The lecture hall was packed as the crowd awaited a speaker known by millions for his enormous insight into American politics. Every Sunday, Tim Russert spoke to the titans of American politics as moderator of NBC’s “Meet the Press” where his grilling of public figures on the issues of the day had become legendary. But tonight people came from far and wide to hear him speak about a topic far more dear to him: his Father. The publication of his riveting memoir, Big Russ and Me, offered a window into the values and experiences that were at the core of this well-regarded Washington newsman’s life. The book’s success had a surprisingly large impact on the American public.
His dad, Tim Sr., a hardnosed working class guy, who worked two jobs, neither of them particularly elegant—he delivered newspapers and picked up garbage for a living—and yet Russert talked about him as the epitome of class. Big Russ taught him the values of living with faith, discipline and simple honesty. He made an honest living and family always came first. What more could a son ask for?
Throughout Russert’s life, when he saw those values reflected back to him in the people he came across like the Jesuit priests who taught him and his dad’s drinking buddies, to Senator Daniel Patrick Moynihan who Russert helped get elected in 1976, Russert drew a clear line tracing it all back to his father’s living room in Buffalo. His book resonated with so many because they saw his father’s values as universal truths to live by. Sure Russert was a big-shot TV political anchor—but he never seemed detached from the world of blue collar people who put kids through college on the sweat of their brow and a wing and prayer.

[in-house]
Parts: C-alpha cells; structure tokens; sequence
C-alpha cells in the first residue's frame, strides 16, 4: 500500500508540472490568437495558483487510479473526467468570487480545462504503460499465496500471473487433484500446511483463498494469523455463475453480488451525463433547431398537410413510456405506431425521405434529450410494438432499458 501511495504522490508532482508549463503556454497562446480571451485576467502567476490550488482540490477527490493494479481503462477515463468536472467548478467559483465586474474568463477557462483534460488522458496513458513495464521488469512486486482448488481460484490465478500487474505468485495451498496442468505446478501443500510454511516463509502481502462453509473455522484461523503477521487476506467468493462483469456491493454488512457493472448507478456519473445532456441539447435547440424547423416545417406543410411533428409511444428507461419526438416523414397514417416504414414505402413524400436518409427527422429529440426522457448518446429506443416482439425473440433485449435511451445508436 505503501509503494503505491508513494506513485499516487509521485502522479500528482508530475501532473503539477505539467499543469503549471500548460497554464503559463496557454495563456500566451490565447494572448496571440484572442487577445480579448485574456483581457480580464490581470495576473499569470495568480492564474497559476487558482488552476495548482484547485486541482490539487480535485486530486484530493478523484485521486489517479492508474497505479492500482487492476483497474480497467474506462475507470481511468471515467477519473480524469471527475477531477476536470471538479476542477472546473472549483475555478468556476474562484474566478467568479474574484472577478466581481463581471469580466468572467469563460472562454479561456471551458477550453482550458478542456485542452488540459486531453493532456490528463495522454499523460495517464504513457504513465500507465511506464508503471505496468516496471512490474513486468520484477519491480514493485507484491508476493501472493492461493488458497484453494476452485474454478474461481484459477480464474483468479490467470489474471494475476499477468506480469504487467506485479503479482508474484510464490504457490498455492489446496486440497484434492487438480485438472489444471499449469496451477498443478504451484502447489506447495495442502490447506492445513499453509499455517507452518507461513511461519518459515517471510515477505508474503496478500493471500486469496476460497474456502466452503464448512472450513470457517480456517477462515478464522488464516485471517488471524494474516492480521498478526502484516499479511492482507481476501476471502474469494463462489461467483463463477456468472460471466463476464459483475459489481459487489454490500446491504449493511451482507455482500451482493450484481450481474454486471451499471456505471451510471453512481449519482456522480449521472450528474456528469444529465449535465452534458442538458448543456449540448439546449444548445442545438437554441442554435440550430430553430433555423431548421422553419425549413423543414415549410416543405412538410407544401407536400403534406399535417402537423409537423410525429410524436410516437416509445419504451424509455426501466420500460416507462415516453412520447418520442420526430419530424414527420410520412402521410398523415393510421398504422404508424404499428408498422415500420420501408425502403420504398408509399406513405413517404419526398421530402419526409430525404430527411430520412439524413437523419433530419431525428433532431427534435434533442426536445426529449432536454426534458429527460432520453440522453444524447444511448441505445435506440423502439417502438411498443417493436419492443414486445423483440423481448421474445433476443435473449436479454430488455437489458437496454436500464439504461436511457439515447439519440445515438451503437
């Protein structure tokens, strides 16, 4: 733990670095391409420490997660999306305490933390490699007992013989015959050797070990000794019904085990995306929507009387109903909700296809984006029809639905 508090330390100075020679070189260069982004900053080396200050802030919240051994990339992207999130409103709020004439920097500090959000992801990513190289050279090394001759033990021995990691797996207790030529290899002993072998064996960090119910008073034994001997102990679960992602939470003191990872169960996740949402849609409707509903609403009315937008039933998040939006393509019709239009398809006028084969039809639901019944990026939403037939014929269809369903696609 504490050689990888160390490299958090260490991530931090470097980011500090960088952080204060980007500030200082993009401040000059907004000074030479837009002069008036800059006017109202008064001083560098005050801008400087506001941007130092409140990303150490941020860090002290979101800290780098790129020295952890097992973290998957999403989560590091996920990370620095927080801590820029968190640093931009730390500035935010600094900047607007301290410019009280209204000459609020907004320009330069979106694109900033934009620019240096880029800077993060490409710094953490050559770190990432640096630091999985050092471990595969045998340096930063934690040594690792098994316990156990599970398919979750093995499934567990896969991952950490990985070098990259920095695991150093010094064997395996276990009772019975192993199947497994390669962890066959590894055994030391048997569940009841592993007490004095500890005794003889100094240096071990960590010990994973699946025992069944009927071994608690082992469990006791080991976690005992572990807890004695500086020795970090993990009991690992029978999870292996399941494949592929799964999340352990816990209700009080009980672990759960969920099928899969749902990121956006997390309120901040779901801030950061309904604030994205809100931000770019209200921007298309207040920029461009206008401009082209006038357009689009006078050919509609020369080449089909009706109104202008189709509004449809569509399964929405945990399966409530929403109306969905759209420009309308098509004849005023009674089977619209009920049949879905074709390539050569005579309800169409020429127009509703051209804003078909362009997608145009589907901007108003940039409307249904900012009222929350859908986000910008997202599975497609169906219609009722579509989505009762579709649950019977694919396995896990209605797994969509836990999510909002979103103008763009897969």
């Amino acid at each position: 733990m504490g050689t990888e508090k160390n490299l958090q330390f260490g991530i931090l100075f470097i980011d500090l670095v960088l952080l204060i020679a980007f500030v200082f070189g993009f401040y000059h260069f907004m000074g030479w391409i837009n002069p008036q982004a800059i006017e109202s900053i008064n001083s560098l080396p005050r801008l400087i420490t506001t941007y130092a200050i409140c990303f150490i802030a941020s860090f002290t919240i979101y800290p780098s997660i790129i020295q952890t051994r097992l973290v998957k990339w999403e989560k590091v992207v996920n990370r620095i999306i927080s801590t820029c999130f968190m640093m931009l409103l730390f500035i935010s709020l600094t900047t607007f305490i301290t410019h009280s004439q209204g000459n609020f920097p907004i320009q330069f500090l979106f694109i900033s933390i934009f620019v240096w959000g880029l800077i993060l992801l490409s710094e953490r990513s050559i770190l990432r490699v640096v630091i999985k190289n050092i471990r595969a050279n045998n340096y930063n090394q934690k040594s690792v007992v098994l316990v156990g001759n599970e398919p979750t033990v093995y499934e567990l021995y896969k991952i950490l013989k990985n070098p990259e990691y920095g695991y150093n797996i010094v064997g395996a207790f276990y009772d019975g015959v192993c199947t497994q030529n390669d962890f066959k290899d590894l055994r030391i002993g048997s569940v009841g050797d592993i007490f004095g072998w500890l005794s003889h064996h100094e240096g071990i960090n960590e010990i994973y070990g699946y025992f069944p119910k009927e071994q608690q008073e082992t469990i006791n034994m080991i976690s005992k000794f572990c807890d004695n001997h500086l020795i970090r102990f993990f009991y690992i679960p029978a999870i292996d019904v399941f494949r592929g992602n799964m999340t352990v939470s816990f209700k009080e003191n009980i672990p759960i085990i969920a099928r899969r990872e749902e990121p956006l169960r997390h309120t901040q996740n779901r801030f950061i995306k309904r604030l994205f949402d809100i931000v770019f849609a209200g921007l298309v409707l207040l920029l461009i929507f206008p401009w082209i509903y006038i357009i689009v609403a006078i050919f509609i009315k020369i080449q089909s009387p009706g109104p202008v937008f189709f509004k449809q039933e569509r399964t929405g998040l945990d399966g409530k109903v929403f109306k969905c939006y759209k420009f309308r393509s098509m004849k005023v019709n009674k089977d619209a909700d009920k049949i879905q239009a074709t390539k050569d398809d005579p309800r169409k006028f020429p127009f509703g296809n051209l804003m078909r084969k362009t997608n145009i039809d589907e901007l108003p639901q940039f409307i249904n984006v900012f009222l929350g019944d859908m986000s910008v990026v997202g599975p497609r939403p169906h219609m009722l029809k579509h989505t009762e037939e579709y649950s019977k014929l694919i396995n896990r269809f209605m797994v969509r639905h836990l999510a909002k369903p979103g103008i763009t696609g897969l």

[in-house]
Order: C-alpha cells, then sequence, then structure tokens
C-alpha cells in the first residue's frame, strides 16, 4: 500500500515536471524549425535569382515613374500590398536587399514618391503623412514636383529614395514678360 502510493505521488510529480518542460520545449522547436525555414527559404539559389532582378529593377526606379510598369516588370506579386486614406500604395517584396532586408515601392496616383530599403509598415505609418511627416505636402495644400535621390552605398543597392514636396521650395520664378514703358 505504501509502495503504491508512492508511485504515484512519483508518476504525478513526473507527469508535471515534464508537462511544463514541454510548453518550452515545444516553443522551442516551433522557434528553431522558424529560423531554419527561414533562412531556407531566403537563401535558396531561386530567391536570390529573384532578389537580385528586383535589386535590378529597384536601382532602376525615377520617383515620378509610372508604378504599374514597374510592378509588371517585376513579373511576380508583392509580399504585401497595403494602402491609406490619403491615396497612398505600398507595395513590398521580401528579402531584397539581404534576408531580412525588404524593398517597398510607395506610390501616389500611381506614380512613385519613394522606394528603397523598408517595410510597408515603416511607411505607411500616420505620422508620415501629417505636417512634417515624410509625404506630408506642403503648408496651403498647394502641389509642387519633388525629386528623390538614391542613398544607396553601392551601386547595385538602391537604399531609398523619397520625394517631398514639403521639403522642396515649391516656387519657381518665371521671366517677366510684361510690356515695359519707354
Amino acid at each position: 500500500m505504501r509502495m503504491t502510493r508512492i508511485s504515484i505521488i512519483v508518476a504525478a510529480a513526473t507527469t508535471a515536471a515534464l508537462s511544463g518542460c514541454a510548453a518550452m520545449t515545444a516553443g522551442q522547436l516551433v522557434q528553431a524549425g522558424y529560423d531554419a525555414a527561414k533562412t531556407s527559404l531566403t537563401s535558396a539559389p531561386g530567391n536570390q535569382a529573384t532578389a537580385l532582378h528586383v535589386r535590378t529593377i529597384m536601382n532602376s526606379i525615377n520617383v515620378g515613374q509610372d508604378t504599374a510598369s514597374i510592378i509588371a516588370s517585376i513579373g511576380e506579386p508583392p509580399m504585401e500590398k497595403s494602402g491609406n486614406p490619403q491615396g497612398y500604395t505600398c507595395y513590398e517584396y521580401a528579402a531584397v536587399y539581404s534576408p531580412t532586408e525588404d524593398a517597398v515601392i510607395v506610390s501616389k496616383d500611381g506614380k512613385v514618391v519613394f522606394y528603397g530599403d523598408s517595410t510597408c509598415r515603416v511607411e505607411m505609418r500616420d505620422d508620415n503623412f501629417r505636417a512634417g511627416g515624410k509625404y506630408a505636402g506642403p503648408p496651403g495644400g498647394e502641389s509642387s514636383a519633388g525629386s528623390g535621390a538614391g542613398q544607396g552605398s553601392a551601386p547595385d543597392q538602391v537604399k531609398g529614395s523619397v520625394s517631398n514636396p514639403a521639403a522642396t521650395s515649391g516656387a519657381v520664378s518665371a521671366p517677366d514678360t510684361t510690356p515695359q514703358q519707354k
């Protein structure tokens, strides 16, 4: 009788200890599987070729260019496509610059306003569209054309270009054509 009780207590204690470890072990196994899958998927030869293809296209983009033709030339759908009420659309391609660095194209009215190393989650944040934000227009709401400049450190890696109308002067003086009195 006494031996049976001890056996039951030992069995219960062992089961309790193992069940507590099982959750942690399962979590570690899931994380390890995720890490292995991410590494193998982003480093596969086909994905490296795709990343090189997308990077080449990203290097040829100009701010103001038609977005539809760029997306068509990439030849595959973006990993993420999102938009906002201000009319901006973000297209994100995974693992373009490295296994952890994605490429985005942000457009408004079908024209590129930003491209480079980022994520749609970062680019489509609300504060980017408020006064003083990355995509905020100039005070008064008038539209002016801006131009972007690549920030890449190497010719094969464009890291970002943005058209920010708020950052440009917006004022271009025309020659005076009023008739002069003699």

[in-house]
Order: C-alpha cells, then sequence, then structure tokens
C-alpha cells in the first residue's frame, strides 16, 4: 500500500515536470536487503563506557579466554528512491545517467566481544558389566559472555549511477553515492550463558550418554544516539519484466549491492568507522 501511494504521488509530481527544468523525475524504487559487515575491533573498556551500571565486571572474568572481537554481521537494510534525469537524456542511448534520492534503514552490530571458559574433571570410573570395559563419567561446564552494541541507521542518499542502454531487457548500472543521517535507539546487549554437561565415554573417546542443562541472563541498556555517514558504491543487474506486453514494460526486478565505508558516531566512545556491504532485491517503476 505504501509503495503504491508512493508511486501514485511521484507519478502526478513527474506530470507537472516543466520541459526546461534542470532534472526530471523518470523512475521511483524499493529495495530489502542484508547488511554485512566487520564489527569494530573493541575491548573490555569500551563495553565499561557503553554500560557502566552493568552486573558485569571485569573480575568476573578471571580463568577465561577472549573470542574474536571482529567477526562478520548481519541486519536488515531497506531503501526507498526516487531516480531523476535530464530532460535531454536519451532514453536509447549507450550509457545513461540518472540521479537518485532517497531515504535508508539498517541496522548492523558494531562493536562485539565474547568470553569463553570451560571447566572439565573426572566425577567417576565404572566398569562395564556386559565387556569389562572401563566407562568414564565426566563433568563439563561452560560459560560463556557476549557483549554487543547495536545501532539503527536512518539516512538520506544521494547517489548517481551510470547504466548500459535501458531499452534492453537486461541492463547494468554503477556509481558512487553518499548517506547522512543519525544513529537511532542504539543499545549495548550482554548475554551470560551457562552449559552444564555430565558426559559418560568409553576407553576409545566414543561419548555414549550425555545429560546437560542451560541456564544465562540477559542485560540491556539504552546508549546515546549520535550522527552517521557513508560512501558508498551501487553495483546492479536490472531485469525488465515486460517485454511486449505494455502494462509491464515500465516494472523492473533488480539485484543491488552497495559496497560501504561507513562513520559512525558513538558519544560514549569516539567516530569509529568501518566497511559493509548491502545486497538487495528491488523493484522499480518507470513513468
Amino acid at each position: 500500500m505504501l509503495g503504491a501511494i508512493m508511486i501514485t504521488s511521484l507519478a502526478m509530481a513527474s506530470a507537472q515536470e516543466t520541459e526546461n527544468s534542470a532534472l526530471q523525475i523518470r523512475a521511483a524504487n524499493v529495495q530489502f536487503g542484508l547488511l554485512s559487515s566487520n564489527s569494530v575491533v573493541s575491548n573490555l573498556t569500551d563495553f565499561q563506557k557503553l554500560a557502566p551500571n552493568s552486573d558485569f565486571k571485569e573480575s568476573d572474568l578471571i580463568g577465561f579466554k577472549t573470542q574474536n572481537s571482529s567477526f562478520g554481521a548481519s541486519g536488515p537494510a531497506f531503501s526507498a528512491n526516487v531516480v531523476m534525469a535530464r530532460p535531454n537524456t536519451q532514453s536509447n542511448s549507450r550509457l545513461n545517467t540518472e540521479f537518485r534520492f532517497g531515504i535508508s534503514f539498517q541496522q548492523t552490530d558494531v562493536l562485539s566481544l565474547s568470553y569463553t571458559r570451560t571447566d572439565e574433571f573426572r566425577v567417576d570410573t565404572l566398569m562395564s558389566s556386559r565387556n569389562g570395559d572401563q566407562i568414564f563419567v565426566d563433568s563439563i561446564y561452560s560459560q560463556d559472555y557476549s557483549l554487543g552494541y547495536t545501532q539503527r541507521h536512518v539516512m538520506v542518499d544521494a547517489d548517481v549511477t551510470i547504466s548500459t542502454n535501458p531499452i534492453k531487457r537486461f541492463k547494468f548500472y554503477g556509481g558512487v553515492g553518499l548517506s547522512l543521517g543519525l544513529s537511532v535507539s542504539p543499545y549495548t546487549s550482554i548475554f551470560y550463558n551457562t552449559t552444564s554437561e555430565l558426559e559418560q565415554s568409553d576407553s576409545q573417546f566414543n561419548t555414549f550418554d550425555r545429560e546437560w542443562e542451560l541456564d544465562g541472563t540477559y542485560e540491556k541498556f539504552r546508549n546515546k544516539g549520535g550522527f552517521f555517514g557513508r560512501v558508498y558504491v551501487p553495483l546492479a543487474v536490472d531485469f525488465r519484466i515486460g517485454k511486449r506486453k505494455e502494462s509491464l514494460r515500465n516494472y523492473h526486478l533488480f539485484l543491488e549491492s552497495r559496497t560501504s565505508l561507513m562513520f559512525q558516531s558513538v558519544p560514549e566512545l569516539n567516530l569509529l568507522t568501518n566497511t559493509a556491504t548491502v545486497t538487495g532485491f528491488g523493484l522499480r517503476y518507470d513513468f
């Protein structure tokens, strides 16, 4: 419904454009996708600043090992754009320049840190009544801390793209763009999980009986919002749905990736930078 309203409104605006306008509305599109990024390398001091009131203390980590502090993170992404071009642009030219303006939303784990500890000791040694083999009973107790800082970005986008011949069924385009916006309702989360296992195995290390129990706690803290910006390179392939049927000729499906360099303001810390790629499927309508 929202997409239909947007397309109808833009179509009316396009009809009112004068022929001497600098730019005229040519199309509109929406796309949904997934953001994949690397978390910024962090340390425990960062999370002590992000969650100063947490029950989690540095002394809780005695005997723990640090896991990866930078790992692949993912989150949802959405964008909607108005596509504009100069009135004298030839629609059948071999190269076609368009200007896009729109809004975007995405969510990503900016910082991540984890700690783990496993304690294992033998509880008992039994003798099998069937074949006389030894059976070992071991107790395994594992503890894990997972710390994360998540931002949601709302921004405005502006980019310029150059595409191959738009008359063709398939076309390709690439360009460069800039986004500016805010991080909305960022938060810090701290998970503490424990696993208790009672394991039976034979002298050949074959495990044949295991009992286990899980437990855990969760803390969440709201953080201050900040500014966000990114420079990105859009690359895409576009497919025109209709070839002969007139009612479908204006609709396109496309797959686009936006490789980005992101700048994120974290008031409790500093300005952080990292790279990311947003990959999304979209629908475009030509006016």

Russert’s famous plain white board was emblematice of the man himself. He’d use it to show some quick math on the Electoral College in a general election or the number of super delegates left for Hillary Clinton to try to muster together to overtake Obama. Long before anyone else dared to say it, Russert called the nomination early for Obama saying and showing that the numbers just didn’t add up for his opponent. It wasn’t fancy, but he got his point across. Simple. Honest. And right on the money.
That afternoon in the lecture hall, Russert told two stories that stuck with me. The first was a story about how he sent the book to his father and waited to hear his reaction. One night passed, then another, finally a third. Russert wondered if his father was embarrassed by it. So he called the old man himself.
TR: “Dad? It’s Tim.”
Big Russ: “Oh hi.”
TR: “Dad…did you get the book?”
Big Russ: “Oh yeah, I got it.”
TR: “Dad…what did you think of the book?”
Big Russ: “Well I only got it a few days ago—I’m reading a chapter a night, it’s really good so far, but, I’ll let you know!”
The second story is particularly poignant and I will use it as my prayer this father’s day. Tim and his son, Luke, were inseparable. They were pals, friends. Where everyone has a father, Luke Russert was one of us lucky enough to have a “dad.” They were in constant contact and text messaged each other often throughout the day. When Luke went to college he needed a more tangible reminder of his dad, one that he didn’t tell the family about until he got home from college.
Maureen (Tim’s wife): “Tim, come over here NOW.”
TR: “What’s the matter?”
Maureen: “Luke’s got a tattoo.”
TR: “(Angry) WHERE IS IT?”
It was then than Tim’s son Luke rolled up his sleeve to reveal a “TR” on his right arm.
Luke: “Dad, you and grandpa have always been right by my side all my life. I want you there forever.”
Russert said he fell into his chair not knowing what to think or say and began to cry.
In some small way, I understand what Luke meant—there was a comfort in knowing that Tim Russert was always there to ask the challenging questions and offer some insight into the often confusing world of politics. He will be missed, not only by Luke, Maureen and the Russert family—but by all of us who looked to him for wisdom.